The Business Case for Gender Equality

The business case for gender equality is hard to dispute. But despite best efforts, organisations still struggle to achieve a truly inclusive, bias-free workplace. With so much evidence supporting gender equity as a key driver of success, it’s difficult to believe that more organisations aren’t prioritising this as a lever for growth. 

Why gender equality is important in the workplace and beneficial for everyone can be backed up by quantitative and measurable metrics that transform DEI initiatives from a “nice-to-have” to a sound and essential business model.

With no shortage of figures backing up the commercial viability of achieving gender equality, we’ve identified 3 key pillars of opportunity to motivate your organisation’s initiatives.

1.  Gender-balanced teams report higher employee satisfaction

Having active allies in the workplace boosts job happiness, reduces work-related stress and bolsters a sense of commitment for employees from under-represented groups (URG). Naturally, this support from colleagues creates psychological safety and a sense of belonging, contributing to an overall positive experience. 

But it’s not just URG employees who can stand to benefit. Advocating for more female leaders is proven to create a more supportive working environment for all, as female managers are roughly 2x more likely to offer mentoring and career support to their team. 

Studies consistently report that, when tested against unequal representation, gender-balanced teams “achieve operational, organisational, and performance benefits that include employee engagement, enhanced brand image, greater client and consumer satisfaction, increased organic growth, and an increase in generating profit and cash”.

2. Closing the gender gap will support the global economy

We know that women make up more than half of the global population, so it’s not hard to understand how keeping +50% of our human resources on an unequal playing field automatically stops the global economy short of reaching optimal functionality. 

A recent report put that missed opportunity into perspective, finding that increasing gender equality in the workplace could add as much as $12 trillion to the global GDP by 2025. In Australia alone, closing the gender gap would increase the nation’s GDP by 11%.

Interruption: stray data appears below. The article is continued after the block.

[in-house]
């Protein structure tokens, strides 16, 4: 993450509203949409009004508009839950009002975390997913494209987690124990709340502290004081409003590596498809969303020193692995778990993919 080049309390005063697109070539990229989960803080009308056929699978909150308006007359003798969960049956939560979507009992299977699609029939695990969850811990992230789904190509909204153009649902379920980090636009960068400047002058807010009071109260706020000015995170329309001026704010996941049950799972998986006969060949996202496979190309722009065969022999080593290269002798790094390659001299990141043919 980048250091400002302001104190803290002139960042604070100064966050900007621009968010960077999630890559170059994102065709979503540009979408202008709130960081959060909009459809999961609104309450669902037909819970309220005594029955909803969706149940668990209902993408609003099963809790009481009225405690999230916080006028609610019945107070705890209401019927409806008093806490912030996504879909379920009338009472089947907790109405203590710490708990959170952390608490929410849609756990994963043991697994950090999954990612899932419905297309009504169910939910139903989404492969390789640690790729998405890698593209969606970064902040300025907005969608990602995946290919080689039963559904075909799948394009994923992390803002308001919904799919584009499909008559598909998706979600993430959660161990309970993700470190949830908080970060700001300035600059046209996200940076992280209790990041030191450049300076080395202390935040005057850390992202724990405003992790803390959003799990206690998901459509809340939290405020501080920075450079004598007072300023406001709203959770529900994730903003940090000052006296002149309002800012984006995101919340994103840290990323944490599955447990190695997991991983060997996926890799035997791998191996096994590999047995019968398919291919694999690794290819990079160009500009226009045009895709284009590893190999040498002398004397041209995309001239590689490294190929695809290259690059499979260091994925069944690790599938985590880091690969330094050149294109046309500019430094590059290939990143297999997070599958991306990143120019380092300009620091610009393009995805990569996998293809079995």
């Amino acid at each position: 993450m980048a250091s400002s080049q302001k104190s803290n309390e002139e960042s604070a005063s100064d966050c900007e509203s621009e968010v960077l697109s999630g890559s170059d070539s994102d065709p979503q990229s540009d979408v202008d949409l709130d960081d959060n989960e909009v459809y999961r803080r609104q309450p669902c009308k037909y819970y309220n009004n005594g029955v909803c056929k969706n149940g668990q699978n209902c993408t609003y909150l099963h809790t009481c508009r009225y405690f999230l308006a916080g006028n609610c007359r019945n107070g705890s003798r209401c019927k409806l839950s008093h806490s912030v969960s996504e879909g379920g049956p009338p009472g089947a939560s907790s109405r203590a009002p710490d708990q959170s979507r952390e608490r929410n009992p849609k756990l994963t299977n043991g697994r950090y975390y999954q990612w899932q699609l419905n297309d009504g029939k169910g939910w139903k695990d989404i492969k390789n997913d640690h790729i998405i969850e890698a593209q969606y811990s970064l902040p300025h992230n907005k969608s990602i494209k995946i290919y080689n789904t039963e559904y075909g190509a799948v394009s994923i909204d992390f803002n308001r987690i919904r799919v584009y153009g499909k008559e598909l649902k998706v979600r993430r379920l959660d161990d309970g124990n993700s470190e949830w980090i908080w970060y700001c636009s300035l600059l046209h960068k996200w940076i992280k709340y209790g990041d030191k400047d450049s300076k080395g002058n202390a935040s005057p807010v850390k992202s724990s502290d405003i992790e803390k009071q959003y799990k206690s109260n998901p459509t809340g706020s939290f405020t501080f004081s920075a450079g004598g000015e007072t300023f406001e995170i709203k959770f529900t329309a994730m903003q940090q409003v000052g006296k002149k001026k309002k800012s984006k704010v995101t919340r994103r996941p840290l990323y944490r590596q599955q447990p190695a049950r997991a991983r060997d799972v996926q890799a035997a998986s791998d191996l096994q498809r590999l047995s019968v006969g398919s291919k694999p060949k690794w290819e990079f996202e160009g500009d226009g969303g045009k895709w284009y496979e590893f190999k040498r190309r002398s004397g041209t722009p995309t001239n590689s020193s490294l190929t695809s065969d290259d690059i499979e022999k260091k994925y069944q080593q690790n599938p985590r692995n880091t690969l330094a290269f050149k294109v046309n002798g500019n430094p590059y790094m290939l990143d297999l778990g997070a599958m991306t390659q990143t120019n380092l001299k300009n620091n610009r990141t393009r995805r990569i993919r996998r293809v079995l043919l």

We also know that diversity of perspectives among key decision makers increases innovation. Having different life experiences allows teams to generate a wider range of ideas and raises the likelihood that one of those ideas will be successful. In fact, a study of 1,700 companies in 8 countries found a “strong and statistically significant correlation between the diversity of management teams and overall innovation”. With innovation, we find the right answers, faster, to create a productive and growing economy.

3. What’s in it for your organisation? Profits.

A survey of 12,940 enterprises in 70 nations found that nearly 60% of company respondents saw positive business results from increased gender diversity. What’s more, 74% of businesses surveyed reported that gender-balancing their boardrooms increased profits by up to 20%. 

In Australia, businesses with at least 30% female leadership teams are 15% more profitable, and the Credit Suisse Research Institute found that organisations with women in leadership surpass those without in average growth, stock valuation, and returns.

Around the world, people agree; More Women = Better Business.

So how can we go about creating better business?

Create progress for gender diversity in the workplace with proactivity. The impact generated from speaking up, making room, and driving change for women in the business world affects not only the female employees themselves, but positively impacts business outcomes at every level of an organisation. 

“When a leader, even a mid-level or lower level leader, skillfully brings a voice and a vision, others will follow and surprising things can happen—even culture change on a large scale.”

Harvard Business Review)

If you’re dedicated to fostering gender-equal workplace cultures, regardless of where you are on your journey – even if you’re at the very beginning, we encourage you to connect with us

Written by

Haley Eagle (she/her)
Growth Marketing Coordinator


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